Excessive Control – Eleveight XS v2 design interview


This article featured in Kiteworld multimedia issue #109. First published: March 2021

Back in January, a pair of Eleveight team riders released two of the most impressive big air clips from the same spot in Leucate on the same day. There were plenty of other riders sending it, but in terms of clips, no one else came close. Stijn Koster from Holland actually set a new WOO European record with his jump of 33.3 metres. Was it a coincidence they were both riding the same kite – the final prototype of the Eleveight XS V2, which is to be released in May?

Kiteworld editor Jim Gaunt caught up with Arthur and Stijn as well as designer Peter Stiewe



“The wind was just crazy at Barcares, ten minutes from Leucate, but I train there a lot. I actually had ten other big jumps, but this was the biggest. Stijn and I were both riding the new XS V2 8m and the session was exceptional.

“At the start of the jump I sent the kite forward to climb as high as possible, which gave me a huge amount of horizontal speed. At this height of jump I had to do lot of kite loops at the back of the window to slow myself before landing. I need to be able to place the kite where I want it and have a lot of visual control before landing.

“I used to prefer the FS kite for big air because it turned better than the XS V1 and had a better kite loop, but the new XS V2 also loops really well. I’m only going to be using that for big air this season.”



“I immediately thought that jump must be 30+ metres. I come from Groet in the northwest coast of Holland and I’ve never experienced wind like the Tramontana in Leucate. It’s strong, dense and has so much lift. The flat water allowed for the perfect take-off and the new XS V2 has incredible vertical lift as well as amazing stability, but also with feeling and quick response at the bar.

“I’m really pleased the XS V2 now also comes in a new eight metre size because it’s fast, more explosive and very stable.”



To have two riders on the same kite outshine anything else that we’ve seen in terms of big air height and distance this year, not only shows the consistency in their riding, but also in the kite. Can you talk us through the changes in the XS V2 this year?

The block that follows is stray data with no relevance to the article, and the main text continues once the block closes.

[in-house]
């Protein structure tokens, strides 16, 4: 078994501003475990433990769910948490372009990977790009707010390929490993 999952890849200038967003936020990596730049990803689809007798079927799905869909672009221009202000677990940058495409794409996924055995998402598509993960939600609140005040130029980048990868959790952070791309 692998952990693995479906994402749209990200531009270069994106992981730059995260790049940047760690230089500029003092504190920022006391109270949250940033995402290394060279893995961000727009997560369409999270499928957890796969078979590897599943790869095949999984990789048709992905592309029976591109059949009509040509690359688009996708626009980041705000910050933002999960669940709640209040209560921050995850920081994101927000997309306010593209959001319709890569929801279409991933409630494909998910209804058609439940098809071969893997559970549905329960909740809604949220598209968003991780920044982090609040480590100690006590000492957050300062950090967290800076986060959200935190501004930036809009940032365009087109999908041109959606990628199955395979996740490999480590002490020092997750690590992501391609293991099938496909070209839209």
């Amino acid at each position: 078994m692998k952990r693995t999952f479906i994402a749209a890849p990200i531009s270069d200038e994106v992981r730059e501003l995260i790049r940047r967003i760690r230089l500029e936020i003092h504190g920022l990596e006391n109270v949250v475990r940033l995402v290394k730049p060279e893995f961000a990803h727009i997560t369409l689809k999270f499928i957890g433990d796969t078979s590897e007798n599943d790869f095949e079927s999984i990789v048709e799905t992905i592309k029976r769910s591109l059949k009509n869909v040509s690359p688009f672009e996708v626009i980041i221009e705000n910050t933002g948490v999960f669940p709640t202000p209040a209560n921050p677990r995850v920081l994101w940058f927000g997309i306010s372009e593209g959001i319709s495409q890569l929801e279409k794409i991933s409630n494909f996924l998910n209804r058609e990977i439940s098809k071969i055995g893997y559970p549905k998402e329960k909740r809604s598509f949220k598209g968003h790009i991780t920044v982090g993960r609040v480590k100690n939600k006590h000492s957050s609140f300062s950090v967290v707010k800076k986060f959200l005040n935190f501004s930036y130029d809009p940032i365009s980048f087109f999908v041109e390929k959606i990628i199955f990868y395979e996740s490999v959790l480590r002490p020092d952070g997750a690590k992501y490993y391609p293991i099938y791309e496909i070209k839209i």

The V2 is still the same type of kite, but has significant improvements in the handling when it comes to lift and lower drag for better high wind control. When you look at the standard parameters, we usually have a medium to high aspect-ratio and medium sweep; not too much, but enough. These are normal parameters for a freeride kite, but what makes this a modern big air freeride kite is that we have a very thin leading edge and five thin struts angled perfectly with the air flow. We also worked on the arc; not too flat, but flat enough. When a kite is very flat it offers a lot of hangtime, but because you can’t twist the tips, less air is funnelled through between the wingtips of the kite when you send it back for a jump: that’s why C kites have so much explosive lift.

So was your focus more on control?

Handling is a very important feature. All parameters in the kite need to work together – it’s what I call harmonic performance.

For all riders in all conditions good handling is very important. For pro riders in strong conditions it means they can make decisions quickly and the kite will follow them.

How important is the consistency in feel of your kites? It’s something that we always comment on when testing an Eleveight.

It’s important to be able to control the character of all the parameters in a kite and be on target with the product specification that we set-out. For me, handling is the most important characteristic. For example the XS (Xtreme Series) pulls a lot more than a WS (Wave Series) and has a different turning radius, but you could feel that it’s still a kite I made.


Arthur commented that with the introduction of the new XS V2 he will now use that instead of the FS (Freestyle Series) for big air and kite loops. XS stands for Xtreme Series and now we’ve seen Stijn set the new European WOO record on it at 33.3 metres. How good do you need to be to ride it?

I mean it’s not as easy as the RS, but it’s an easy kite to use, and this is important for high level riders. There’s less of a limit to how much power you can get out of it than the RS freeride kite, but there’s actually not much difference in basic accessibility. Only very light weight riders might find the grunt in the XS a bit much.

Can you tell me a bit about what you observe in a kite when you watch your riders test? Stijn and Arthur both mentioned how they like to aggressively steer their kite back and forth after take-off.

What they are describing is intuition. They feel the line tension and how much the kite is pulling and move it by instinct. From a designer’s perspective, I want to give them the ability to move the kite like that.